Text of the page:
4. Exhalation by Ted Chiang. My favorite kind of science fiction: short stories with elegant premises that allow us to explore different facets of the human condition. Most remarkably the stories manage to avoid being cynical or dystopian. The nine stories vary widely in length, and of course I found some of them more resonant than others (the first one may be my favorite), but I really appreciated Chiang’s imagination, meticulously well-planned storylines, and his writing style throughout.
“Nothing erases the past. There is repentance, there is atonement, and there is forgiveness. That is all, but that is enough.”
“It seemed to me that continuous video of my entire childhood would be full of facts but devoid of feeling, simply because cameras couldn’t capture the emotional dimension of events.”
“Sex isn’t what makes a relationship real; the willingness to expend effort maintaining it is. Some lovers break up with each other the first time they have a big argument; some parents do as little for their children as they can get away with; some pet owners ignore their pets whenever they become inconvenient. In all of those cases, the people are unwilling to make an effort. Having a real relationship, whether with a lover or a child or a pet, requires that you be willing to balance the other party’s wants and needs with your own.”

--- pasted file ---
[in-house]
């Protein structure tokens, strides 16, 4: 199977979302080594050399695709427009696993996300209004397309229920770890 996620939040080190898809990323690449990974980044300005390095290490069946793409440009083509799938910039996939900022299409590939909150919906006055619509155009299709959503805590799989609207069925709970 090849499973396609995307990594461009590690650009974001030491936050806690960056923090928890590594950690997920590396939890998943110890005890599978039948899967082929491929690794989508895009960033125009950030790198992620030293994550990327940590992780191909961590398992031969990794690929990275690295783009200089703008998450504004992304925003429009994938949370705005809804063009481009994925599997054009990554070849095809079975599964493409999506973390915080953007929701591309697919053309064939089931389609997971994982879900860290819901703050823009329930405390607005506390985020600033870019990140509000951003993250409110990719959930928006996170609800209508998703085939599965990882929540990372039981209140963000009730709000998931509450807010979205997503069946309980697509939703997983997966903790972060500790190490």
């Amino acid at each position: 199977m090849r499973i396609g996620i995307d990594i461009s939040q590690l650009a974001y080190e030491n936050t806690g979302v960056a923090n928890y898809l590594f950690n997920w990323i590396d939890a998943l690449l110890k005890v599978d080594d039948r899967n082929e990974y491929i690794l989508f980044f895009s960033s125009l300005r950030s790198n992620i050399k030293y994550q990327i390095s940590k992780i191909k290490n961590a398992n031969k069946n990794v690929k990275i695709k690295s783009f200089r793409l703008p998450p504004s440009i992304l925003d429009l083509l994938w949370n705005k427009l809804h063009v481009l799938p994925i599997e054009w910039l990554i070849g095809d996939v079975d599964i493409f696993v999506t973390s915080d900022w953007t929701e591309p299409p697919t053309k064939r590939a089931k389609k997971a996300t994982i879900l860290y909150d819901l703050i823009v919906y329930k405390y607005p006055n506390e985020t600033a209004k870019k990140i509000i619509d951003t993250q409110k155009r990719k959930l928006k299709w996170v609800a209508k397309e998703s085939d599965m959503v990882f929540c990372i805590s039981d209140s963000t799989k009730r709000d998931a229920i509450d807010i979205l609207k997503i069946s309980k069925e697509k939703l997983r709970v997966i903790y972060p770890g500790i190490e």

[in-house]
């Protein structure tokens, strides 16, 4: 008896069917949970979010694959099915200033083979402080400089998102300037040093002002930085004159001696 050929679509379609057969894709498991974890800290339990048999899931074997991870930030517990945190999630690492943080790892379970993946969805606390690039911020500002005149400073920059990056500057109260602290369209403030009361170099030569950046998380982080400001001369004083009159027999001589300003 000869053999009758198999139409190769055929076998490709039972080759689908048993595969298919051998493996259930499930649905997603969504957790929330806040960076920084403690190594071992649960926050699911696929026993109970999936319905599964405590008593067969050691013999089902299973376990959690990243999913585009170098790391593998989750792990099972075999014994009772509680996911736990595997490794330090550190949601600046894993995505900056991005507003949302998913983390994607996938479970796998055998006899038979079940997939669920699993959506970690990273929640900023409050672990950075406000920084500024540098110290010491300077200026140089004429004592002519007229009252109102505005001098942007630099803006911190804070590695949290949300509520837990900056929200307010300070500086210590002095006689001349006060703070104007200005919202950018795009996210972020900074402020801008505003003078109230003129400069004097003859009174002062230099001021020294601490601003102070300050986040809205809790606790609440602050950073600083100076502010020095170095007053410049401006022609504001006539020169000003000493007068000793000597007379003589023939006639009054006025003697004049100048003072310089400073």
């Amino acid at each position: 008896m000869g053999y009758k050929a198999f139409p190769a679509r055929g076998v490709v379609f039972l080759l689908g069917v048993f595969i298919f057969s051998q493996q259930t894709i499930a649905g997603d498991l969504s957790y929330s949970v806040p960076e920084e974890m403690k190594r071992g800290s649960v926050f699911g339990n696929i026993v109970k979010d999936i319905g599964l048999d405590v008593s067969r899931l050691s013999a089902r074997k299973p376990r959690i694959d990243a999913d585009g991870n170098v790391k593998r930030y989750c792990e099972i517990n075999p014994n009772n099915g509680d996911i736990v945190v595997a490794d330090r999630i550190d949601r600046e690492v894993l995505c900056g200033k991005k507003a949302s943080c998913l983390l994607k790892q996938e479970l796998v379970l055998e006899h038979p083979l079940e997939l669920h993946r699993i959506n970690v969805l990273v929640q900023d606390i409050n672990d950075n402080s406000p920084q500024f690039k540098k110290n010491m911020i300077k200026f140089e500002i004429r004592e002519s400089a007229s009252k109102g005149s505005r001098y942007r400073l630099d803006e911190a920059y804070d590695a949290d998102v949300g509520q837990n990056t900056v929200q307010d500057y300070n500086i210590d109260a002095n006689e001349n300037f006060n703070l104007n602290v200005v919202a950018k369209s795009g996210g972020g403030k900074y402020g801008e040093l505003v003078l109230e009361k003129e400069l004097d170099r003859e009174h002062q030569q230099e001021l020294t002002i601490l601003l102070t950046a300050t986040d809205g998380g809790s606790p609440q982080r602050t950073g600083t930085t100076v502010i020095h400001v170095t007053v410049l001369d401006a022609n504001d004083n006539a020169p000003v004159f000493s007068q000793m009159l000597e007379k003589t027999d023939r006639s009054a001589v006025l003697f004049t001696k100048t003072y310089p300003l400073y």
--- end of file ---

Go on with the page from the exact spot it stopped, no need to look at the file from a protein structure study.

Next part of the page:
5. Where the Crawdads Sing by Delia Owens. Two storylines alternate and converge: a murder mystery of who killed Chase Andrews; and a bildungsroman of Kya, a young girl growing up virtually alone in the marshes of North Carolina, a reverent student of nature and certainly not of actual school. Incredibly lyrical, evocative, and well-conceived plot and emotional journey. At times heartbreaking and surprising, but overall very satisfying.
“Whole point of it—they make ya feel something.” His dad had told him many times that the definition of a real man is one who cries without shame, reads poetry with his heart, feels opera in his soul, and does what’s necessary to defend a woman.”
“The lonely became larger than she could hold. She wished for someone’s voice, presence, touch, but wished more to protect her heart.”
“Let’s face it, a lot of times love doesn’t work out. Yet even when it fails, it connects you to others and, in the end, that is all you have, the connections.”
Do you see anything here that you loved or hated? Have you read any great books this year? I’m loading up my library holds with a whole new batch of books and would love to hear your recommendations!